The monkeypox outbreak has grown to include hundreds of cases. What's most alarming is that new cases are being reported in countries where monkeypox is unusual. More than 200 cases of monkeypox were confirmed worldwide outside of countries where it is endemic, according to the European Union's disease agency on May 26. The first reported case in the U.S. was recorded on May 18, when a man from Massachusetts tested positive. However, this is not the first time monkeypox spread in the United States. In 2003, the United States saw a monkeypox outbreak of dozens of cases, all believed to have resulted from exposure to infected prairie dogs and other pets.
Because of the timing of the outbreak (in the third year of the COVID-19 pandemic), many social media users have questioned how the virus is transmitted and if there could be a connection to shingles or COVID-19. Some users have suggested that the COVID-19 vaccine could have actually caused the monkeypox outbreak. There is no evidence that there is a connection between COVID-19 and the vaccines authorized to fight it. Monkeypox can’t be transmitted through any vaccine. It can only be spread through direct contact with an infected person or animal. We rate these claims as false.
Monkeypox is a more benign version of the smallpox virus and can be treated with an antiviral drug developed for smallpox. There is no link between monkeypox and shingles.
Shingles is not the same disease as monkeypox, the two diseases are caused by viruses from different families, and they are unlikely to be mistaken for each other based on laboratory tests or physical symptoms, despite online claims that suspected monkeypox cases reported around the world in recent weeks are really shingles episodes.
Shingles, also known as herpes zoster, is caused by reactivation of the dormant Varicella Zoster Virus, which causes chickenpox. Varicella Zoster is a member of the Herpesviruses family, unlike monkeypox, a member of the Poxviruses family, and the rashes caused by the two viruses manifest differently on the skin, experts confirmed to Reuters.
Monkeypox is not spread by anything in the authorized vaccines for COVID-19. Although there is an adenovirus vector in AstraZeneca's COVID-19 vaccine, it does not cause disease in humans.
While it is true the AstraZeneca vaccine uses a chimpanzee adenovirus vector in its formula, the virus has been mutated to prevent it from growing in human cells. The role of the vector is to carry the vaccine component into human cells, and it does not establish any sort of infection itself, scientists explained.
“While both adenovirus and monkeypox are DNA viruses, one cannot cause the other,” said Vineeta Bal from Pune’s Indian Institutes of Science Education and Research.
The adenovirus vector is used to transport genetic instructions to the body to trigger the production of a spike protein similar to that of the SARS-CoV-2 virus.
Monkeypox is not an autoimmune blistering disease (ABD) and therefore it would not have been referenced when Pfizer released its list of suspected adverse reactions to its COVID-19 vaccine. Monkeypox is an infectious disease, not an ABD.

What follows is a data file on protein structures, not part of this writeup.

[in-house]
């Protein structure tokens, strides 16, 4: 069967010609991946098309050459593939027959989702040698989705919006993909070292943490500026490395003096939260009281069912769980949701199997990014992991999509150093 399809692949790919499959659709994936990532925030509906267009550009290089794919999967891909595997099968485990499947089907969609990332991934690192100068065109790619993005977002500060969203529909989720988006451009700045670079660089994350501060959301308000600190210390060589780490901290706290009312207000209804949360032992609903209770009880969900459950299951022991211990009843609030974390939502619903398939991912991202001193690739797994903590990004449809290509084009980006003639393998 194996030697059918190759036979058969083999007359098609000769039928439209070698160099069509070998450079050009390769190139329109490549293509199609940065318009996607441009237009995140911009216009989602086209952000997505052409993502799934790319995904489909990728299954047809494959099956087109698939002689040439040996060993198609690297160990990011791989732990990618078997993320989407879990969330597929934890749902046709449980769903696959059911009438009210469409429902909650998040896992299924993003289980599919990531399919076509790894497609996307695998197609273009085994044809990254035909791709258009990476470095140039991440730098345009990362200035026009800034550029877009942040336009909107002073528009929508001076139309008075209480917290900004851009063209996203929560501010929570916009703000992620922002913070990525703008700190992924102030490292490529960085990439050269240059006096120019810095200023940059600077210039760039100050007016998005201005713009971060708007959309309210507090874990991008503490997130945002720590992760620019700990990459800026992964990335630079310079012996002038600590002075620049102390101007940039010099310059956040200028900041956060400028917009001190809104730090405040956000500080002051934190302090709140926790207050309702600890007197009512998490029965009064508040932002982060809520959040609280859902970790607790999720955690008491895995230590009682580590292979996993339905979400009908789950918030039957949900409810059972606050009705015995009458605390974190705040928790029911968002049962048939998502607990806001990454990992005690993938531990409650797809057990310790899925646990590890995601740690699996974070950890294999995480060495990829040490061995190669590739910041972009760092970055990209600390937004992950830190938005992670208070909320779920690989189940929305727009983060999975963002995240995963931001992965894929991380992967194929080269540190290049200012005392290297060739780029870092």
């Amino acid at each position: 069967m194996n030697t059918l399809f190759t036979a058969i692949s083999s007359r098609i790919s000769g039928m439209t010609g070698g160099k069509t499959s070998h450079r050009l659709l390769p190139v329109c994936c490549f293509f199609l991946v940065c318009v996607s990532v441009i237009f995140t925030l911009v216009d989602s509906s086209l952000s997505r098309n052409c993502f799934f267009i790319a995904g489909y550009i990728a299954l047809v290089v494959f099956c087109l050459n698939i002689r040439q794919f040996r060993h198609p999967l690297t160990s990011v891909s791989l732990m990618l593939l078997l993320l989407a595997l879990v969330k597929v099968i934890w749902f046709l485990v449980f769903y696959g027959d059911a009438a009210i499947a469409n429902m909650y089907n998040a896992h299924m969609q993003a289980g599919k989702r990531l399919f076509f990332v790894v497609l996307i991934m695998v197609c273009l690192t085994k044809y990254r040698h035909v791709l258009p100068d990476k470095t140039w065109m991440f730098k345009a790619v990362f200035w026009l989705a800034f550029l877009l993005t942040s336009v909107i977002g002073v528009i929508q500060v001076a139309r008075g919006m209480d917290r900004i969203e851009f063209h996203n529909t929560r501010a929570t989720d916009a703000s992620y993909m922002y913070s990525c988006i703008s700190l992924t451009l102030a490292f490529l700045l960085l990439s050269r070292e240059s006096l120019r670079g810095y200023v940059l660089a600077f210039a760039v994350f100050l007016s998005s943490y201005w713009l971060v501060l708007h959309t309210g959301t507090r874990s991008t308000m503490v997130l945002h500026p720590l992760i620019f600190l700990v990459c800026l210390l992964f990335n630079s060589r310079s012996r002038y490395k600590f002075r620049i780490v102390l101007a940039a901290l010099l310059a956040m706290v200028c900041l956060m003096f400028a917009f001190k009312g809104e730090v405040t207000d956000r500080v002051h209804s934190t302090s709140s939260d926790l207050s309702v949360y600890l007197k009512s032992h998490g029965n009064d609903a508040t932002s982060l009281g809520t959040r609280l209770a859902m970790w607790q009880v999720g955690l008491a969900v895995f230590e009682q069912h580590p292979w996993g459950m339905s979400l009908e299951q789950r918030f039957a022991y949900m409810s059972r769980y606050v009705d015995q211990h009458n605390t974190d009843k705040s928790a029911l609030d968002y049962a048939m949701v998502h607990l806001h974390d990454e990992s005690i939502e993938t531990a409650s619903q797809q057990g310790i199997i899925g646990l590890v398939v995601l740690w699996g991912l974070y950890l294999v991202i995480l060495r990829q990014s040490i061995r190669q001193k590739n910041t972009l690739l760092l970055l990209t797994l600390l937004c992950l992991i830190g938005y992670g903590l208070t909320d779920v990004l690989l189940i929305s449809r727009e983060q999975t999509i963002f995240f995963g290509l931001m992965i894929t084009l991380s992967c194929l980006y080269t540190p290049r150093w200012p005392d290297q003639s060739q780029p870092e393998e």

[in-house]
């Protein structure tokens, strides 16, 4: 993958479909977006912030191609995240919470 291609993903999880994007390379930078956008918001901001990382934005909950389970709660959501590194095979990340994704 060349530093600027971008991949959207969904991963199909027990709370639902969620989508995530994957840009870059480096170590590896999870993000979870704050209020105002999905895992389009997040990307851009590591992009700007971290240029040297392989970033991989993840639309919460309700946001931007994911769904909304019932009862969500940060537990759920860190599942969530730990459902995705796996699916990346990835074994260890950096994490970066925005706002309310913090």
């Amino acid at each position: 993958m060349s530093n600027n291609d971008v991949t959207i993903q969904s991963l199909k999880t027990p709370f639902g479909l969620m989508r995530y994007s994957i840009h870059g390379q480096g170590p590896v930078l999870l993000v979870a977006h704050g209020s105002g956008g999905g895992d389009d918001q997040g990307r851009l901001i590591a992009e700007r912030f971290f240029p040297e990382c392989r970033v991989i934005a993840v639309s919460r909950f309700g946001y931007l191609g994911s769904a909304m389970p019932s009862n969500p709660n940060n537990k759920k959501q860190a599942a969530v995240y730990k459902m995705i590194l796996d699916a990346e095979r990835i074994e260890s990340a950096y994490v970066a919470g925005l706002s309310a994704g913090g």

Newswise spoke with board-certified dermatologist, Esther Freeman, MD, PhD, Director, Global Health Dermatology, Massachusetts General Hospital, Harvard Medical School and Associate Director, Center for Global Health on the claims that a growing number of cases of monkeypox are actually just shingles, and the cases are the result of the COVID-19 vaccine. Here's what he has to say...
Monkeypox is a different virus than the herpes zoster virus; zoster is commonly known as shingles. It causes a different type of rash. While these two viruses are not overlapping, we understand that sometimes the lesions can look somewhat similar, which may lead to some confusion.
While both shingles and monkeypox rashes can feel painful, shingles usually stays on one side of the body. shingles also appears in a specific pattern on the skin called a "dermatome". By contrast, the monkeypox rashes can appear on both sides of the body simultaneously and can be seen in the groin, on the face, on the hands, feet, trunk, and extremities. We recommend the public seek care from a board-certified dermatologist who can perform tests that can distinguish between these, and other, rashes.
Monkeypox is not related to the COVID-19 vaccine. The COVID-19 vaccine protects us from severe COVID-19 and death, and is not related to the monkeypox virus in any way. The two viruses (COVID-19 and the monkeypox virus) are genetically different.
The COVID-19 vaccine is an important public health effort to protect people from severe disease. This is completely separate from the monkeypox outbreak that we’re seeing and is not related. In fact, the first human case of the monkeypox virus was recorded in 1970. It’s not a new virus, and we’ve had outbreaks of monkeypox before. While the United States hasn’t experienced outbreaks on this scale, we do have advantages in fighting monkeypox that we didn’t have with COVID-19. The first is that this is a known, and not a new virus. We already have existing vaccines that work against this virus, and we know how to take care of and treat those who are infected. Monkeypox also appears to be less infectious, e.g., harder to catch than COVID-19.
While it’s important for the public to be aware that monkeypox is happening and to seek care if they develop a new, unexplained rash, particularly fluid filled blisters or pus-filled lesions called pustules, it’s also important not to panic. Most of the rashes that we are seeing at this time are not caused by monkeypox. Those who are concerned should speak with a board-certified dermatologist.”